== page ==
AIA is considering making investments into infrastructure loans and the China-led Belt and Road infrastructure initiative, reflecting a trend among insurance firms to allocate more to private debt.
“We’re starting to do a bit more in infrastructure, such as exploring direct loans, and engaging third parties to assist,” Mark Konyn, group chief investment officer at the Hong Kong-based insurer, told AsianInvestor. “We are looking at individual opportunities rather than commingled funds at this stage.”
“On Belt and Road, we’re active in understanding how we can participate to get access to some of the opportunities if they’re appropriate for some of our businesses.”
AIA already has some $20 billion of its $171 billion under management allocated to infrastructure debt largely through direct holdings of corporate bonds, said Konyn.
But it does not have any exposure to private real estate debt, he noted. “Typically loans to developers tend to be shorter-dated and lower-quality or they are floating-rate, and we prefer fixed.”
Separately, the insurer has increased its private equity allocation in the past three years, though it remains below $2 billion and is held almost exclusively via funds.
Declining to give a likely time frame for making moves into infrastructure loans, Konyn said: “We’re not in a hurry; we’re not making a big top-down allocation decision here. We aim to enhance the credit exposure and will consider opportunities on a case-by-case basis.”
AIA has taken a similar approach to structured credit, Konyn said, in that it has built a programme over the past several years that is managed in-house and focuses on the very high-quality end of the asset class.
AIA tends not to make big asset allocation changes that would expose portfolios to market timing-related risks, he added. It takes a strategic view on every asset class, and the decision to outsource and select a manager follows that view.
Meanwhile, interest in the Belt and Road initiative from a large, respected international investor such as AIA should help attract more potential allocators to emerging-market infrastructure that many institutions have seen as too risky.
Announced by President Xi Jinping in 2013, the initiative is designed to strengthen intra-regional integration and commerce between China and countries in Eurasia and beyond. It incorporates at least 68 countries across Asia, Europe and Africa and covers projects from roads and railways to ports and power plants.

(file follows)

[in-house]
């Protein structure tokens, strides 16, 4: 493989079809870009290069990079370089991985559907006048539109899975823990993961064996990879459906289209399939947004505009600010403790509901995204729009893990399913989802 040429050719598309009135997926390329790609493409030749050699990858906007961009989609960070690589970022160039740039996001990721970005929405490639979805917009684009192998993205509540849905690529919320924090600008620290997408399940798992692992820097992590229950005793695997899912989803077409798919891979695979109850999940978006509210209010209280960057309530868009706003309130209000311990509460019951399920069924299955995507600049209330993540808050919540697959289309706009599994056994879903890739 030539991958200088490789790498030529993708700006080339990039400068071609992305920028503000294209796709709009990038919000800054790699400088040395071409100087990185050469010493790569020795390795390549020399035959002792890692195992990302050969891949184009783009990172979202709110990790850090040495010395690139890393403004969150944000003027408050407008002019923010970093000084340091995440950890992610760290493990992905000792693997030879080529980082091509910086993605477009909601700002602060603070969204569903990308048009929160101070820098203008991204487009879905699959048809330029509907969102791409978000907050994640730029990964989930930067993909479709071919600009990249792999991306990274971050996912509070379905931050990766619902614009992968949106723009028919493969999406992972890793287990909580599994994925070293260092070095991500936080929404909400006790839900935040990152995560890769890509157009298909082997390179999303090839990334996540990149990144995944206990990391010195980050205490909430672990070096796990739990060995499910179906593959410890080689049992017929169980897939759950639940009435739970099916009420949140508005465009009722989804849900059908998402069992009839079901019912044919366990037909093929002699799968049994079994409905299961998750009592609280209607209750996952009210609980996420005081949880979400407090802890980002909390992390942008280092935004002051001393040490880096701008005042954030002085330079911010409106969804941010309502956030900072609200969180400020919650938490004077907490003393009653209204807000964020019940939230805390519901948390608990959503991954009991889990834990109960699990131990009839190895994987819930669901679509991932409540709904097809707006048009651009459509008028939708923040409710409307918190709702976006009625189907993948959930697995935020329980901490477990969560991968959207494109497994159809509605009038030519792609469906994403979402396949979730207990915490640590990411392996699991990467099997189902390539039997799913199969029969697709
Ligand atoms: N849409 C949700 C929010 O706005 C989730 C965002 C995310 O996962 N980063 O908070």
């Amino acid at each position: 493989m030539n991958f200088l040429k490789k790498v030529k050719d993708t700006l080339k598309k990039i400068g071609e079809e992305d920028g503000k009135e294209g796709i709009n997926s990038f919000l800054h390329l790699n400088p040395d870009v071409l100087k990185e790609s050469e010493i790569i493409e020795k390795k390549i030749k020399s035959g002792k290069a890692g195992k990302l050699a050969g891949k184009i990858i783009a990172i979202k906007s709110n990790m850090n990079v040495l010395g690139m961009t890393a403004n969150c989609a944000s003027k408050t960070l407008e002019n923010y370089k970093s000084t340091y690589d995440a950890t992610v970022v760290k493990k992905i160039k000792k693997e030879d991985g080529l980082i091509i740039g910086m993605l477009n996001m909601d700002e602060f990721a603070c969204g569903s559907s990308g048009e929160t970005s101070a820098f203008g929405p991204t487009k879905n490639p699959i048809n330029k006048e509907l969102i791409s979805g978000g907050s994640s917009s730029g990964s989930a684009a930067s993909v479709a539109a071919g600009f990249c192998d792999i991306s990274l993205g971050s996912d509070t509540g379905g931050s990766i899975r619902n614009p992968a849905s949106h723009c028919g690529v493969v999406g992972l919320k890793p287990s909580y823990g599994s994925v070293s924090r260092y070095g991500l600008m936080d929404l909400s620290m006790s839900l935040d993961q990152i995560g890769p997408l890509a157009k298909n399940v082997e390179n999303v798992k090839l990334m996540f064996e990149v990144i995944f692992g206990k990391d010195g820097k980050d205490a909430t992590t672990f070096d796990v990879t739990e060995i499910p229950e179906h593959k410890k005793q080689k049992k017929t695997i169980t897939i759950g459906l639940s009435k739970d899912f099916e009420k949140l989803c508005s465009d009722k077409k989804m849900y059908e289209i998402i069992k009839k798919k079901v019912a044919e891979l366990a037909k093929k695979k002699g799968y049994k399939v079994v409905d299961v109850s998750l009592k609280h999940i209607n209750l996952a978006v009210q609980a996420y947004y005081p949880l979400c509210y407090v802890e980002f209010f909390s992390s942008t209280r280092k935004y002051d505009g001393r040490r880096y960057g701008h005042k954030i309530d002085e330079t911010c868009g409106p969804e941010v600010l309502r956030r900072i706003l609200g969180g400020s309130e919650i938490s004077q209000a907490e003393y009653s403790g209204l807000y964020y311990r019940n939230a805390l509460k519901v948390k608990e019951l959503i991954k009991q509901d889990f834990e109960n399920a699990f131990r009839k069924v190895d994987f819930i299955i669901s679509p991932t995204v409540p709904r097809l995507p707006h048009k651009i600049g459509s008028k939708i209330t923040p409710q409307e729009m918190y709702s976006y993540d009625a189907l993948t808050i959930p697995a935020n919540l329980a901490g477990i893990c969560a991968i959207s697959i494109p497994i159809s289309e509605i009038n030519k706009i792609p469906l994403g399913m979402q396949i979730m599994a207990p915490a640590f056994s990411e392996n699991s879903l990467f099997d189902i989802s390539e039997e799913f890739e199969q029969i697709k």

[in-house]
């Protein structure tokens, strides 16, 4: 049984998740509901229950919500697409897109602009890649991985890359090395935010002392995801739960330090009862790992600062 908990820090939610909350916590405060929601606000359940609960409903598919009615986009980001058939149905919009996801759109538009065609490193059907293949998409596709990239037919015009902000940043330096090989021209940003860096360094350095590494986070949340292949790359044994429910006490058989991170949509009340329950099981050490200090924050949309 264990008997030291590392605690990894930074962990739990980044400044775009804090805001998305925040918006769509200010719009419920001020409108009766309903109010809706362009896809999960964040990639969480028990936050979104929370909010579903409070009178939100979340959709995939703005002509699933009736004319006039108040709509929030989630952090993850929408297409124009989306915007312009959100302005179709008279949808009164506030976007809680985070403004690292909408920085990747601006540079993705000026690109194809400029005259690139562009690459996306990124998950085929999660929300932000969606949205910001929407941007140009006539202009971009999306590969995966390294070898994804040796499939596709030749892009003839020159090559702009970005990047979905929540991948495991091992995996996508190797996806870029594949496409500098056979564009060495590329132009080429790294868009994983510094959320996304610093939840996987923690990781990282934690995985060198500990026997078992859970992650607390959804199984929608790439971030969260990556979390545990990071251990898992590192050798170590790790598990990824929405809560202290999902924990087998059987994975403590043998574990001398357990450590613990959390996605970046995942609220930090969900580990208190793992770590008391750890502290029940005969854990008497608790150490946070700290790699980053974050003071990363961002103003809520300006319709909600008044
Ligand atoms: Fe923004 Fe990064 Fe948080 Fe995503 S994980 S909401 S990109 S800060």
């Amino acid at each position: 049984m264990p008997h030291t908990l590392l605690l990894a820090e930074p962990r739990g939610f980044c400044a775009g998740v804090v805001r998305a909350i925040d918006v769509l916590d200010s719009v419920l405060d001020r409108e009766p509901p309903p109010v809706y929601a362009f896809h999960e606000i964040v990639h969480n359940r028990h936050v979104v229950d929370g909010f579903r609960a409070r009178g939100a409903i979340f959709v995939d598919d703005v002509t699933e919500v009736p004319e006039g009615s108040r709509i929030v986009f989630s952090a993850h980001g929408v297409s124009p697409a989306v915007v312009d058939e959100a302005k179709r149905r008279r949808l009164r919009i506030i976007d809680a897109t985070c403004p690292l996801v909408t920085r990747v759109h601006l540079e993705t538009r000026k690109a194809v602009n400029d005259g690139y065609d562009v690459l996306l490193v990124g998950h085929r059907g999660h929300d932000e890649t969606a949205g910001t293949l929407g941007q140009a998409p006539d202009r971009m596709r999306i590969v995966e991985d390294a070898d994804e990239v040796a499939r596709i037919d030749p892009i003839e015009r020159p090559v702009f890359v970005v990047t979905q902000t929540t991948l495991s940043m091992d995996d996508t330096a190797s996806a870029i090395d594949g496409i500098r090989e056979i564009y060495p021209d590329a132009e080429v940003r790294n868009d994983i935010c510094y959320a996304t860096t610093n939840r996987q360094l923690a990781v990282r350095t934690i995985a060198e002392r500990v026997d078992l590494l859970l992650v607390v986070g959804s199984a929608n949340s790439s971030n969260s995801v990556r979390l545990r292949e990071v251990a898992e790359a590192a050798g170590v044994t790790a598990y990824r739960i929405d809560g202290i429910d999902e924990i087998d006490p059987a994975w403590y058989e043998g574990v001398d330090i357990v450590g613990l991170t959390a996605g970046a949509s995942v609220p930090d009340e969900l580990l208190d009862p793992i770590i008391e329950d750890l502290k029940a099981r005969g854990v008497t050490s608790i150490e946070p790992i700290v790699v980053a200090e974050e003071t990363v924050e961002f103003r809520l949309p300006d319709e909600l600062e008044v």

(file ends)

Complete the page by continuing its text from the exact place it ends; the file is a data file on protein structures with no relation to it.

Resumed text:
It has been a global trend generally among insurers in recent years to build their exposure to infrastructure both on the debt and equity side, as long-term, income-producing assets.
European players have been earlier movers, but Asian firms are also showing interest in dollar-denominated infrastructure debt and would like to see more local-currency assets available, said Andries Hoekema, global head of insurance at HSBC Global Asset Management.
Prudential Corporation Asia has built an in-house infrastructure team over the past four years and has been making commitments on both debt and equity, noted Asia CIO Stephan van Vliet.
But infrastructure financing would draw more flows from insurers in the region if private debt were more attractive in certain markets, he argued. Malaysia imposes high capital charges on the asset class, he said, while Vietnam does not allow insurers to invest in such strategies or do direct financing at all.
AIA's Konyn is already well versed in infrastructure investment challenges. He sits on an advisory board for French business school Edhec in Singapore that looks at ways of providing indexes for the asset class.
Ultimately, the infrastructure assets are not very liquid, he noted. “How do you provide an index that measures performance of an asset that’s only periodically valued – typically at the start and finish of a project? There’s not a lot of valuation that goes on that’s verified during the development of the asset.”
Edhec has published research that uses cross-sectional data to maintain an overall infrastructure index and utilises new projects’ data, said Konyn. “This level of price discovery and transparency helps to make the asset class more accessible.”
Of course, the work requires investors to collaborate and disclose data, and will require regulators to recognise the benefits, he added.
Look out for an in-depth feature in the upcoming August/September issue of AsianInvestor magazine on how insurers are reviewing their investment allocations in the face of looming risk capital rules and accounting standards.